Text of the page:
2023 Undergraduate Research Showcase


Snow Science

Document Type

Student Presentation

Presentation Date


Faculty Sponsor

Dr. Ellyn Enderlin


Understanding spatial variations in snow accumulation in mountain regions is crucial for estimating the volume of melt water in seasonal snow, often called snow-water equivalent (SWE). SWE depends on snow depth and density, which can vary with several terrain characteristics, such as elevation, slope, aspect, and vegetation cover. Communities rely on SWE estimates to predict the amount of water available during the summer months but it is difficult to estimate SWE without in situ observations because the importance of terrain characteristics can vary between regions. In this study, our team collected data near Lower Deer Point and Stack Rock, ID, using snow depth probes, satellite imagery, and weather station observations to uncover snow accumulation patterns. Snow depth observations were collected on January 15, February 17, and March 17, 2023. I hypothesized that the greatest snow depths would occur on steep slopes, which may act as a wind dampener. Flat lying or shallow slopes would be less protected and be vulnerable to scour by winds. Additionally, I hypothesized that snow depths would be greater on north-facing slopes than south- facing slopes. North-facing slopes have more shading from surrounding terrain, which will lead to decreased melting relative to south-facing slopes.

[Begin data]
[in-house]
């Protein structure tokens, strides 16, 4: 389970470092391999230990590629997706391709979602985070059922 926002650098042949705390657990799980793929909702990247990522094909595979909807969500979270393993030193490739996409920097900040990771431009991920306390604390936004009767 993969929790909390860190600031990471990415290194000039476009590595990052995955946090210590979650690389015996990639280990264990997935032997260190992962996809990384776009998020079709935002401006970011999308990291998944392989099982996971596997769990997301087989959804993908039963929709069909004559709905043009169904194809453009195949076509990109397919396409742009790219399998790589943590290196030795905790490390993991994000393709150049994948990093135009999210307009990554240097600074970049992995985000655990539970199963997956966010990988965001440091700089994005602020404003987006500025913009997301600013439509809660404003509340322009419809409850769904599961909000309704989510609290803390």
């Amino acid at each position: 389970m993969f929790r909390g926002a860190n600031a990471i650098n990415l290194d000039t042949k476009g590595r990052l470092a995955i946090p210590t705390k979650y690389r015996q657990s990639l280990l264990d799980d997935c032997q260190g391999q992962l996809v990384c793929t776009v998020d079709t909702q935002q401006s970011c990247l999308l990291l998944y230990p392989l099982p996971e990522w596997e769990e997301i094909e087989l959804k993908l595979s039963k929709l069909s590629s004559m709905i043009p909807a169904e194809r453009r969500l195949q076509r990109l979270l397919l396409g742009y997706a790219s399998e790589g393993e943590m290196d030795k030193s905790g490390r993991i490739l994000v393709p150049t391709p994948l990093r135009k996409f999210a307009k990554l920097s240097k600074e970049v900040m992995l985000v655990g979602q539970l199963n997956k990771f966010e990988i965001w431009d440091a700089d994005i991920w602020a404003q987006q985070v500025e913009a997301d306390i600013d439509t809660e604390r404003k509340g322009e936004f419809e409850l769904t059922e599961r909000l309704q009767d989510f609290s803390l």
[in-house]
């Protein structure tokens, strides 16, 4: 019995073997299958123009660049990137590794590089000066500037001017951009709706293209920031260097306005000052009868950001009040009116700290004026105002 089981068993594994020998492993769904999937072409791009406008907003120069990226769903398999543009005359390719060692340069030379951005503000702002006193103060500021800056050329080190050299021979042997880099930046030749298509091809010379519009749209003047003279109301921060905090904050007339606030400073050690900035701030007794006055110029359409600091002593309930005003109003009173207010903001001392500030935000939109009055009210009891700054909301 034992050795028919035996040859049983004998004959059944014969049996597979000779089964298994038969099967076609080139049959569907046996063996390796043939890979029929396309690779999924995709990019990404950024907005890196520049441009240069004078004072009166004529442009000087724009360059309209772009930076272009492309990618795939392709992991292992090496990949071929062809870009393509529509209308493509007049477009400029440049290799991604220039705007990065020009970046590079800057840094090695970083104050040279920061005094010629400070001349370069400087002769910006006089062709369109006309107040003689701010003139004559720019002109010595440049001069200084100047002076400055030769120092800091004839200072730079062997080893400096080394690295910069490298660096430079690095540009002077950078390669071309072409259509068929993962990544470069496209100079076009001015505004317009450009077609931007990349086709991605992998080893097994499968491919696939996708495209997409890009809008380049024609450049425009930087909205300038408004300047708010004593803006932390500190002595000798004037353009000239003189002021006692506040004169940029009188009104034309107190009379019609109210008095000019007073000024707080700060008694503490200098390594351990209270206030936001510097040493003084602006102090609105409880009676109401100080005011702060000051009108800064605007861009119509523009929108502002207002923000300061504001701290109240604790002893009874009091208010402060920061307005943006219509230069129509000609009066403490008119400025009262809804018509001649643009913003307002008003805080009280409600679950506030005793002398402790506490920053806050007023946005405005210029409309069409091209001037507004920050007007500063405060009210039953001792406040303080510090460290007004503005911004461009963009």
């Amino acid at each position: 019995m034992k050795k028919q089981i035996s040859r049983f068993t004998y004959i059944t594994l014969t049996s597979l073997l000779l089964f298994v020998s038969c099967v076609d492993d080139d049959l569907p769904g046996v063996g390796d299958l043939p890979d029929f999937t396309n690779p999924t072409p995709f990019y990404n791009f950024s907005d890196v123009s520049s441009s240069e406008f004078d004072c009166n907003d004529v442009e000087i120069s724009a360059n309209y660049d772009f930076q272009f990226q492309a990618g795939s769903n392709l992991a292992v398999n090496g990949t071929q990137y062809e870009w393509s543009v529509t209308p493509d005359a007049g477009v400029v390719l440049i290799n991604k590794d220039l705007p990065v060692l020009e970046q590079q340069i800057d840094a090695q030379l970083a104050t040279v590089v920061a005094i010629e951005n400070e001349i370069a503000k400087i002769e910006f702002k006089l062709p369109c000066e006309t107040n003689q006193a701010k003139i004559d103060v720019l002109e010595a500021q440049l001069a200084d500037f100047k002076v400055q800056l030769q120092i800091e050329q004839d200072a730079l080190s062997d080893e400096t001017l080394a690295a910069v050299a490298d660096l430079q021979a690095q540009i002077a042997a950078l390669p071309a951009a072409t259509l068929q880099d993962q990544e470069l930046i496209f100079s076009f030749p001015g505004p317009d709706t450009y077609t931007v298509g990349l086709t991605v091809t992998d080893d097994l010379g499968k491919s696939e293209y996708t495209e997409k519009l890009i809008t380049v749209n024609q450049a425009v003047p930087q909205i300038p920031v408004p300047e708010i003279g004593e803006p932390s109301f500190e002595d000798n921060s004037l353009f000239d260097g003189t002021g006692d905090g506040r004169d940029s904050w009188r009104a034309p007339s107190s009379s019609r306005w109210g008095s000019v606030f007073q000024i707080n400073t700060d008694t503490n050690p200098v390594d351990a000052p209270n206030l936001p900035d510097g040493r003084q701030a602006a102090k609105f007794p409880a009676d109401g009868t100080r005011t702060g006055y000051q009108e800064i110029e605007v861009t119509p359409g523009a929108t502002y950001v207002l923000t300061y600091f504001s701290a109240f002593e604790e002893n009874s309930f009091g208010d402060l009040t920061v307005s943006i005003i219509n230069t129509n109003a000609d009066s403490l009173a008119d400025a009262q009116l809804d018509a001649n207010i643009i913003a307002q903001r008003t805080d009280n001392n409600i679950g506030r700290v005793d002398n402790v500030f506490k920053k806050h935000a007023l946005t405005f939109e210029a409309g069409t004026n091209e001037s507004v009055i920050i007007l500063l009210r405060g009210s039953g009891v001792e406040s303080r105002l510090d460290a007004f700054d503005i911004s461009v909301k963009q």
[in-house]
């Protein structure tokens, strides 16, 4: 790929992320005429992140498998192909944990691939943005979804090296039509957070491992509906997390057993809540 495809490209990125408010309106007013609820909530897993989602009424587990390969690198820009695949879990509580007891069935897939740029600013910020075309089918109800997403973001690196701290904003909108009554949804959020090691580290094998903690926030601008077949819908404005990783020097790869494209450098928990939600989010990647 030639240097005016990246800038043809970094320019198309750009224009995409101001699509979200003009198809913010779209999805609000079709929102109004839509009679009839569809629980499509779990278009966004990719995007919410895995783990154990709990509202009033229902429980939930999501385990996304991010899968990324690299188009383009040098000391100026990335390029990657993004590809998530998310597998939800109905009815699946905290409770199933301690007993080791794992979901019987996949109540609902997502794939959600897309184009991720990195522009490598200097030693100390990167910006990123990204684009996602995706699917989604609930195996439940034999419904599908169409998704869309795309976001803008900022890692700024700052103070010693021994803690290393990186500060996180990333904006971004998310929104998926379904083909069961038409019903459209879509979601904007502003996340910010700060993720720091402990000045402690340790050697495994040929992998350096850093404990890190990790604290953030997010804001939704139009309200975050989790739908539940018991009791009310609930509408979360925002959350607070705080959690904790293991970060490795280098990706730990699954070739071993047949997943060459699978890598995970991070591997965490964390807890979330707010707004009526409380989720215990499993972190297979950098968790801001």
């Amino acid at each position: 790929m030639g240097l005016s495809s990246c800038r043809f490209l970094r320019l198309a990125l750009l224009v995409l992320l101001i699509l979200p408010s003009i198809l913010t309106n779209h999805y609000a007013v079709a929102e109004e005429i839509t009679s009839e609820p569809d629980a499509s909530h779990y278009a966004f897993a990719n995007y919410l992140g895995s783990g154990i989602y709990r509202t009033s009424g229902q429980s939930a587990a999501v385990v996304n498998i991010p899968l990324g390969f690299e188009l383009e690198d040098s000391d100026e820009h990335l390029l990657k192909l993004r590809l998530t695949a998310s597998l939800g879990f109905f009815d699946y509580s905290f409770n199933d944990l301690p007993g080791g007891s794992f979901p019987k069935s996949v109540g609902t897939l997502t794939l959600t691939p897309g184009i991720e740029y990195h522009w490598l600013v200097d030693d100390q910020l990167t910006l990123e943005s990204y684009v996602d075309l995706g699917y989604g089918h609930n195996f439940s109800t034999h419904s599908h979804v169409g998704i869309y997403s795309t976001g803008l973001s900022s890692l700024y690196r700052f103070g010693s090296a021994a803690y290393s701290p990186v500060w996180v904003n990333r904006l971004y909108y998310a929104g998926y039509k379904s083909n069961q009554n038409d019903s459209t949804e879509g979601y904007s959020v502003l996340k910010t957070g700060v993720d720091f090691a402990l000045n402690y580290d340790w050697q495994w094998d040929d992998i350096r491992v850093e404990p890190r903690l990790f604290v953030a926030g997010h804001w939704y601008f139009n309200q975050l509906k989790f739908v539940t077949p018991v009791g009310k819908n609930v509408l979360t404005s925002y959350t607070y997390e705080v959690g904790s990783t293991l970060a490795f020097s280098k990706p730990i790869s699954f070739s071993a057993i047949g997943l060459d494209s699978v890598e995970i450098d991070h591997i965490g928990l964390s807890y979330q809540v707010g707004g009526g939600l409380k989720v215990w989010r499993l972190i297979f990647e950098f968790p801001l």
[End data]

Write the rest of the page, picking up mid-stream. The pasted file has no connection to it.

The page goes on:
The prevailing wind directions were determined to be predominantly northwest and southeast. Analysis of snow depth data from January 15 and March 17, 2023, revealed the greatest snow depths on aspects north northeast slopes (aspects of ~225 degrees). This finding suggests shading is an important control on snow depth but that there is no apparent wind redistribution across the surveyed sites. On February 17 and March 17, 2023, there was a large variability in snow depth with elevation. Since the data was not sampled at the exact same points, this made the comparison of the dates difficult. A peak snow depth was observed on slopes with angles between 12.5 and 17.5 degrees on March 17, 2023.

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